Book Image

Full-Stack React, TypeScript, and Node

By : David Choi
2 (1)
Book Image

Full-Stack React, TypeScript, and Node

2 (1)
By: David Choi

Overview of this book

React sets the standard for building high-performance client-side web apps. Node.js is a scalable application server that is used in thousands of websites, while GraphQL is becoming the standard way for large websites to provide data and services to their users. Together, these technologies, when reinforced with the capabilities of TypeScript, provide a cutting-edge stack for complete web application development. This book takes a hands-on approach to implementing modern web technologies and the associated methodologies for building full-stack apps. You’ll begin by gaining a strong understanding of TypeScript and how to use it to build high-quality web apps. The chapters that follow delve into client-side development with React using the new Hooks API and Redux. Next, you’ll get to grips with server-side development with Express, including authentication with Redis-based sessions and accessing databases with TypeORM. The book will then show you how to use Apollo GraphQL to build web services for your full-stack app. Later, you’ll learn how to build GraphQL schemas and integrate them with React using Hooks. Finally, you’ll focus on how to deploy your application onto an NGINX server using the AWS cloud. By the end of this book, you’ll be able to build and deploy complete high-performance web applications using React, Node, and GraphQL.
Table of Contents (22 chapters)
Section 1:Understanding TypeScript and How It Can Improve Your JavaScript
Section 2: Learning Single-Page Application Development Using React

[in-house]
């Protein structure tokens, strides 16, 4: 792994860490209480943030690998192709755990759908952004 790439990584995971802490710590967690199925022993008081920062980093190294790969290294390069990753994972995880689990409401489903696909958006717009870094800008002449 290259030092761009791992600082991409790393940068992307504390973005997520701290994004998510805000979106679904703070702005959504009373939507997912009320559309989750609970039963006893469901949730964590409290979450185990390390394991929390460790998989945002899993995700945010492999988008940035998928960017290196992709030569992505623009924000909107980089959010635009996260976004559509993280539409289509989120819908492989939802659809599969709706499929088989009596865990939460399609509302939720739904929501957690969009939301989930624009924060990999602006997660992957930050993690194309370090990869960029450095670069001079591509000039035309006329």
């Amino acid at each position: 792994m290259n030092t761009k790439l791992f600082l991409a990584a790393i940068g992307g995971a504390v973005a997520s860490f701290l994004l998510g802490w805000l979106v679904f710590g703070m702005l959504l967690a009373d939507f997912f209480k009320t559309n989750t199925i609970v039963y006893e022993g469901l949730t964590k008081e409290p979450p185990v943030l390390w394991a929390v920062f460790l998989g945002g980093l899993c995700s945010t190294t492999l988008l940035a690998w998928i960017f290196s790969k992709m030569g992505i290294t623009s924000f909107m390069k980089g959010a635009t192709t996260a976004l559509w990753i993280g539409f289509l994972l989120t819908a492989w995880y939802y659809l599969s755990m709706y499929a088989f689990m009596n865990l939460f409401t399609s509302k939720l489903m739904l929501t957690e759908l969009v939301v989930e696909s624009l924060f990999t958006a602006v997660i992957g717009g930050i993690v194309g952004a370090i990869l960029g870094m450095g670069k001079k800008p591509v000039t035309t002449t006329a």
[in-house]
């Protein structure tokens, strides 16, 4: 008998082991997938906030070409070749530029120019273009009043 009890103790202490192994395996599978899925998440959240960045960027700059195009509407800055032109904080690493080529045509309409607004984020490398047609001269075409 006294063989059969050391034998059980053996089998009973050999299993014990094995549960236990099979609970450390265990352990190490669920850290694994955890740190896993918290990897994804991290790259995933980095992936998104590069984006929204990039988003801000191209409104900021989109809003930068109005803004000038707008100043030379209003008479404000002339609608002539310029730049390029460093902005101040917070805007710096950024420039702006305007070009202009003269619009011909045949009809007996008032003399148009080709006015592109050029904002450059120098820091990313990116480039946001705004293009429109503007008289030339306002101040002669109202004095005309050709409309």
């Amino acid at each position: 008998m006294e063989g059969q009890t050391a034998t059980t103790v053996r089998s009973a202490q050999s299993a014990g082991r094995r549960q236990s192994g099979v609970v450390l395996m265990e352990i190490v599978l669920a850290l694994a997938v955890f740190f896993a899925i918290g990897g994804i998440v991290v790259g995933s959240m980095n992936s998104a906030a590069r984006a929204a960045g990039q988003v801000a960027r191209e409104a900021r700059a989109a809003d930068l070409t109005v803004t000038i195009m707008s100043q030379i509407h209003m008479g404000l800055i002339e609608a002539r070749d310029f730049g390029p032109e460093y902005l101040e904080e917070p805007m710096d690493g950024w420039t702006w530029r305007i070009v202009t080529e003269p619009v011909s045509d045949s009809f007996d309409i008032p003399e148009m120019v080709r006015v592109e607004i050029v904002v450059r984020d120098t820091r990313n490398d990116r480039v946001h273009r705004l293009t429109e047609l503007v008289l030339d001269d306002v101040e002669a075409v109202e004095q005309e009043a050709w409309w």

Section 3: Understanding Web Service Development Using Express and GraphQL
Chapter 16: Adding a GraphQL Schema – Part II

Exploring TypeScript types

In this section, we'll look at some of the core types available in TypeScript. Using these types will give you error checking and compiler warnings that can help improve your code. They will also provide information about your intent to other developers that may be on your team. So, let's continue and see how these types work.

The any type

The any type is a dynamic type that can be set to any other type. If you declare a variable to be of the any type, this means that you can set it to anything and reset it to anything else later as well. It is in effect no type because the compiler will not check it on your behalf. This is the key fact to remember about any – the compiler will not intercede and warn you of issues at development time. Therefore, if possible, using the any type should be avoided. It may seem weird that a language that was built to be statically typed would have such a feature, but it is a necessity under certain circumstances...